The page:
Chippendales For Breakfast ? Heard of the Full Monty ?

Chippendales For Breakfast ? Heard About the Full Monty ? A few months ago in a British pub, a handsome waiter approached my table and asked, “What do ya fancy, love? How about the Full Monty?”

I nearly fell off my chair. Images of muscular, male strippers danced before my eyes reminding me of the 1997 British comedy, The Full Monty.

Chippendales for breakfast?

Here? In a 16th century pub in tucked in the tiny village of Houghton Conquest in the Bedfordshire countryside?Chippendales For Breakfast ? Heard About the Full Monty ?

I never knew that The Full Monty, a British slang term similar to our American phrase for the whole kit and caboodle, describes a full English breakfast, which means filled with the works.

The English are known for their tasty, copious breakfasts. The Full Monty can be made up of over 30 different foods with meat such as fried sausages also known as bangers and bacon cured from pig loin as staples. Add baked beans, 2 or 3 eggs (usually sunny side up) fried bread and fried mushrooms. The acidity in fried tomatoes, also a must, will help cut the grease.

Apparently for this meal, also called a Fry Up, they sauté everything but the kitchen sink. Their popular bubble and squeak consists of Sunday roast and vegetable leftovers mixed with potatoes forming a cake, and then fried in butter until it sizzles and pops. This concoction may be served in homes on Mondays, but usually full breakfasts are saved for brunch on weekends or to cater to tourists in hotels.

Chippendales For Breakfast ? Heard About the Full Monty ?When our waiter brought our plates to the table, I struggled to distinguish a few ingredients, like black pudding – crispy slices of sausage made of oatmeal pork fat and blood – and kippers, flakes of smoked herring. But I didn’t need a medical degree to identify body parts such as the kidneys  rolled in flour and fried in butter.

Potatoes – hash, chips, mashed or fried – remain the mainstay of the Full English breakfast. Coffee or tea usually accompanies the meal, although some hearty mates may prefer to wash it down with a pint. Other diners like to add a dash of ketchup, vinegary brown HP sauce, or Worcestershire sauce to the mix.

So go on, head to the pub for your favorite brew on Saturday night, but you may also want to return on Sunday morning to enjoy the Full Monty. Oh là là les anglais.

Posted in food, humor, travel.

13 Comments

  1. Ah yes, we Brits do enjoy a hearty breakfast. You did well to have ‘the works’, as I can’t stomach it. But when I stay in hotels in the UK I do always treat myself to some bangers, eggs and potato waffles to feel ‘at home’ again. I then don’t usually eat again until about 4pm as all that protein fills me up big time! ???? Lovely article Pat, you really captured the British brekkie traditions xxx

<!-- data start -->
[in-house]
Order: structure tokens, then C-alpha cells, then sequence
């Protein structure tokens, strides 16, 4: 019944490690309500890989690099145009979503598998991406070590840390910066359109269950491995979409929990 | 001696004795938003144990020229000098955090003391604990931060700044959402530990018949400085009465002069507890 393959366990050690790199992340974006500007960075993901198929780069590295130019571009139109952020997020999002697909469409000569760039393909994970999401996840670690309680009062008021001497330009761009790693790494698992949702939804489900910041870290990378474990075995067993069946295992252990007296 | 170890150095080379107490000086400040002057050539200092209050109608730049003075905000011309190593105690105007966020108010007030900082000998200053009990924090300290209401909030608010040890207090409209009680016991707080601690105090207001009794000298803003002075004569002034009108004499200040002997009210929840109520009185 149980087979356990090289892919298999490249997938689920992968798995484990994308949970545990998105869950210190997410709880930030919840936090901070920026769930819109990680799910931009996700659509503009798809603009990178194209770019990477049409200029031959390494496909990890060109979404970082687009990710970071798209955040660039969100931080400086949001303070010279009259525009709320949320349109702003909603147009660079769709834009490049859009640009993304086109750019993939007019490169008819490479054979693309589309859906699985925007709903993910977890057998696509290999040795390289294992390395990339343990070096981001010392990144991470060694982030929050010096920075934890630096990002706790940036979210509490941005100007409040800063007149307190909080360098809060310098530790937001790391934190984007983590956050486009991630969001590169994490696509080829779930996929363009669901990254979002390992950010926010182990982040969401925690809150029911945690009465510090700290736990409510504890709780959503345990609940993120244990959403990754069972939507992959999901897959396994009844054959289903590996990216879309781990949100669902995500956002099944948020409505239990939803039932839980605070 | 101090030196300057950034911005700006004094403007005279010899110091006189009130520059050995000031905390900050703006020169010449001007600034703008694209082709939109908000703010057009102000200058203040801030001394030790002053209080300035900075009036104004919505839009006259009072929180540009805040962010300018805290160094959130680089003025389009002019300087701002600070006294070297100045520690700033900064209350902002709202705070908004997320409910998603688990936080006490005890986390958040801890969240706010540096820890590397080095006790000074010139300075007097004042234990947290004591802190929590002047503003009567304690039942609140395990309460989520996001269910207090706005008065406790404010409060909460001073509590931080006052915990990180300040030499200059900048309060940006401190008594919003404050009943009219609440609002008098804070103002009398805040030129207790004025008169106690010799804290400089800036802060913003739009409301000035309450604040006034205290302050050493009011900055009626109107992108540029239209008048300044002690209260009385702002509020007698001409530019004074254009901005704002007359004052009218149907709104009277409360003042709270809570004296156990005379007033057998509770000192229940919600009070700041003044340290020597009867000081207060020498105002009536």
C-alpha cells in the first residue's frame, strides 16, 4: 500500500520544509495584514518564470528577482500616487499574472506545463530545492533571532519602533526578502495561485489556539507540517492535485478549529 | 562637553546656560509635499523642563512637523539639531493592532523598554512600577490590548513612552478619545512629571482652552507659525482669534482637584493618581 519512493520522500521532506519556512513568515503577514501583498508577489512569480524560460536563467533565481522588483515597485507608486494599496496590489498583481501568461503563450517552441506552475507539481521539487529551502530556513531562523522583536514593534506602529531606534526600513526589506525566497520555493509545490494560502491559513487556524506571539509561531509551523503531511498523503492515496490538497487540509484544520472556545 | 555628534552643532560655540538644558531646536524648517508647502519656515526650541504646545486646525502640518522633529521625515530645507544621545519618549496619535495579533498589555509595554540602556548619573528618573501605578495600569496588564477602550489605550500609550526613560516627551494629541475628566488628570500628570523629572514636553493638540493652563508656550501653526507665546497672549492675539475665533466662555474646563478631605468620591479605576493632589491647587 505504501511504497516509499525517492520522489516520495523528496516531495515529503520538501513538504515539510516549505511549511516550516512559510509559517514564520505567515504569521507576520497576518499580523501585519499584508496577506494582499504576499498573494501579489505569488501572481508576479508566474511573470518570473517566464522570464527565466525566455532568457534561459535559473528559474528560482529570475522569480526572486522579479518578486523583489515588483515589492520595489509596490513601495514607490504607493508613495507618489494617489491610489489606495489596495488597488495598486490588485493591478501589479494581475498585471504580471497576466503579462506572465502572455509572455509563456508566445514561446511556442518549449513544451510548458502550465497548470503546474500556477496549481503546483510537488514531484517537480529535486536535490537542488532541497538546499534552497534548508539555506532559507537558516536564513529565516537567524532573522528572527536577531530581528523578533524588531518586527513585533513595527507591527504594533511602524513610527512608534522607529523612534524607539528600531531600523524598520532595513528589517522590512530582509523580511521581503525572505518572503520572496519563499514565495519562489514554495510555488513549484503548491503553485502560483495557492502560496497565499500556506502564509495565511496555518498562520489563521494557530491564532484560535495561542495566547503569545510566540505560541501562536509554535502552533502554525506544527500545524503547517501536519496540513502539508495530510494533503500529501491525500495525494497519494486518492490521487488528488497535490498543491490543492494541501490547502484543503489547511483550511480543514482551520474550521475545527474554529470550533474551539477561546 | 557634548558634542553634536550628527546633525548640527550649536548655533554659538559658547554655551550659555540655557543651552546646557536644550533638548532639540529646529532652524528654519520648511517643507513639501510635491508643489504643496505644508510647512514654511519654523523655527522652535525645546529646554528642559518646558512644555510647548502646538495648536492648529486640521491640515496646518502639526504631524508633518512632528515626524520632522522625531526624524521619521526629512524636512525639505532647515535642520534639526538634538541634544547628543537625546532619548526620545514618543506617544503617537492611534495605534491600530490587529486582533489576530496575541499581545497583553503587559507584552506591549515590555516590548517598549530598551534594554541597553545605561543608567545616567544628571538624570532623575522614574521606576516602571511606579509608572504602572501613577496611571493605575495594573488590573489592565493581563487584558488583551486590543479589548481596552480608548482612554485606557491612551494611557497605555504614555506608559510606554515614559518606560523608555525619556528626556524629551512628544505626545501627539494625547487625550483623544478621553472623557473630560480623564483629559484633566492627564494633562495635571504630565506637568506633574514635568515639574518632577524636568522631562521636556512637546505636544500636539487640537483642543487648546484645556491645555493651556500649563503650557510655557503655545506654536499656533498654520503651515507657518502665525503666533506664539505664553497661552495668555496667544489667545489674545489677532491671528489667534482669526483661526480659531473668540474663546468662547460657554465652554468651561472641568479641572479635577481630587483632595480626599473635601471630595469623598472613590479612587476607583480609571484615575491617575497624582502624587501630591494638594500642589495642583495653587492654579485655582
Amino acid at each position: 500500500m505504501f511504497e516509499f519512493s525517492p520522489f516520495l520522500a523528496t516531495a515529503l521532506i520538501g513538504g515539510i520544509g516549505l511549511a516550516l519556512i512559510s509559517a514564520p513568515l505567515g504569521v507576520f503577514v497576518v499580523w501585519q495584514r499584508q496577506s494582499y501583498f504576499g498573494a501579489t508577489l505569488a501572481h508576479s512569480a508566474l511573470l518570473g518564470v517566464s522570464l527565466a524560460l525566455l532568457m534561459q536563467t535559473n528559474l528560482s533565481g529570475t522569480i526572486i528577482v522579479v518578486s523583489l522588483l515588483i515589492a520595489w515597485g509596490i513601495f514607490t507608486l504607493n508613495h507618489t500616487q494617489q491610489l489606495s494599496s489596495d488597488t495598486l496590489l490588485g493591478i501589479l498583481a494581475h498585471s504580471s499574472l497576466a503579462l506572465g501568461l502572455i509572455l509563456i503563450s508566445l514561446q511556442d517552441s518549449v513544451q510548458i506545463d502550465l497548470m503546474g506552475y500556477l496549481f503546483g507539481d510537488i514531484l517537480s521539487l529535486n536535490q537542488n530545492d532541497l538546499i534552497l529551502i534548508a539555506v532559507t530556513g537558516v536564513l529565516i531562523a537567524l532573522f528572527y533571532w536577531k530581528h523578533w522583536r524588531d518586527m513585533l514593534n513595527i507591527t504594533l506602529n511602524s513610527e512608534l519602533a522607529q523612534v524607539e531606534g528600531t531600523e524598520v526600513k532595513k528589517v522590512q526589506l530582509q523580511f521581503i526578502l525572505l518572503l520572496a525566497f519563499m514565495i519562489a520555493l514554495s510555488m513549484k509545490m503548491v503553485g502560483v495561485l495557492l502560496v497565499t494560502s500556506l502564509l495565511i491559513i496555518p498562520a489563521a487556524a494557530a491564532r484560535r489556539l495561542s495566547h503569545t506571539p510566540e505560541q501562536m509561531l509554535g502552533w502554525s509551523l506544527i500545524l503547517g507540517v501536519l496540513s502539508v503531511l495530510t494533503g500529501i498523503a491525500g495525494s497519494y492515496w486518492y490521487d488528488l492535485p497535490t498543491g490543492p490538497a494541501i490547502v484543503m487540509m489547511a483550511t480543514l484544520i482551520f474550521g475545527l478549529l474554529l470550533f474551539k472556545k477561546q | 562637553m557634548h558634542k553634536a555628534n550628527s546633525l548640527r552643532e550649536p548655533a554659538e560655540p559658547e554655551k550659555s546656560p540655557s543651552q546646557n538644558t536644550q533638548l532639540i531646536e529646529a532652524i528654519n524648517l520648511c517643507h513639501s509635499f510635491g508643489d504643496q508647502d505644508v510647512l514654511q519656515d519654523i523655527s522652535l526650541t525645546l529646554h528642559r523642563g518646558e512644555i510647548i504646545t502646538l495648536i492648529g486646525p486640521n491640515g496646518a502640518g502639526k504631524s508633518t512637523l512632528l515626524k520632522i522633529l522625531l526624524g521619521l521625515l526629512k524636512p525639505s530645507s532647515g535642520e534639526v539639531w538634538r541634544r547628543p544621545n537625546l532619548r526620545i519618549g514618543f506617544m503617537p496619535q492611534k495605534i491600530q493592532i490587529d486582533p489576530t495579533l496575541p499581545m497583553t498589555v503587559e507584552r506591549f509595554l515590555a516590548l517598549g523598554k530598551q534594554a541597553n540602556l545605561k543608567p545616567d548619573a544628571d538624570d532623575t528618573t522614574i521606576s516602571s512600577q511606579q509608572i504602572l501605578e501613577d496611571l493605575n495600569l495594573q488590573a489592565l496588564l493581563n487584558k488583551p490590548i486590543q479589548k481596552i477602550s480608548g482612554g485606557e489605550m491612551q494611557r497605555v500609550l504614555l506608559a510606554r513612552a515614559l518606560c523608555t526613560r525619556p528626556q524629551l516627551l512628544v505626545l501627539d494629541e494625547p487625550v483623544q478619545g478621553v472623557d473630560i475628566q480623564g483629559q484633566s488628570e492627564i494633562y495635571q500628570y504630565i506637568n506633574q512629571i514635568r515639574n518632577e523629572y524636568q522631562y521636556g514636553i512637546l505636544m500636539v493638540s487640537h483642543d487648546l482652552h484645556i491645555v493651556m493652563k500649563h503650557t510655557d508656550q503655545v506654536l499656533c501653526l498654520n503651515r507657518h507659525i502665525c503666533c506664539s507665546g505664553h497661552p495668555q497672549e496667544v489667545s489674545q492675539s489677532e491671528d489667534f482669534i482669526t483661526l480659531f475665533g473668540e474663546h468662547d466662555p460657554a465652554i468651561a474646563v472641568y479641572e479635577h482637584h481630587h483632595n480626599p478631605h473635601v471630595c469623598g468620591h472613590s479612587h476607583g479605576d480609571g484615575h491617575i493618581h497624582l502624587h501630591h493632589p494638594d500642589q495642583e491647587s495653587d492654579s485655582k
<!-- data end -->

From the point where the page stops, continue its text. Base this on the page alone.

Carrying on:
• Oh no, Rach, no way could I handle the the Full Monty Breakfast. It would take me a week to eat that much. ha That was what Gerald ordered. I enjoyed a lovely meal of poached eggs with avocado on toast. Question for you – where does the custom of adding ie to so words come from such as brekkie and prezzie and so on?

      • Haha, I did wonder about that BIG breakfast and whether you were brave enough to try it. I prefer your smaller choice that’s for sure ????. Brekkie, ciggie (cigarette), pressie, they’re all just lazy British ways of shortening words. The Aussies (another abbreviation lol) use the same, and more besides! My fave one is ‘arvo’ for afternoon. I use it all the time now, but with a British accent, which amuses the locals ???????? xx

  2. I’m not entirely sure my stomach would accept that much food in the morning! Those of us used to a simple bowl of cereal and some fruit might find we couldn’t eat for the rest of the day if we ate all our calories upon waking. Interesting post, Pat.

  3. Haha, too funny! The Full Monty was a very entertaining movie and I saw the Broadway version, too. It makes me smile just to think about it now.

    • I thought that would bring readers a good laugh if they had seen the movie. Have you ever tried the full Monty breakfast on your travels to England?

  4. Terrific post! My son and DIL live in London and while we turn up our noses at touristy high teas, we LOVE the full Monty (minus the black pudding). The pubs in Ireland and Scotland have their own variations and it is such fun to explore the little byways on the outskirts of England. We try to stay away from chain hotels and tuck into bed and breakfasts where the breakfasts are typically local and make to order. No need to eat lunch after that brekkie and then no interuption to the rest of your travel day, either!

    • Now my curiosity has been quipped and I want to travel to Scotland, Ireland and Wales to try the breakfast there too. How long has your son and daughter in law been living in London?

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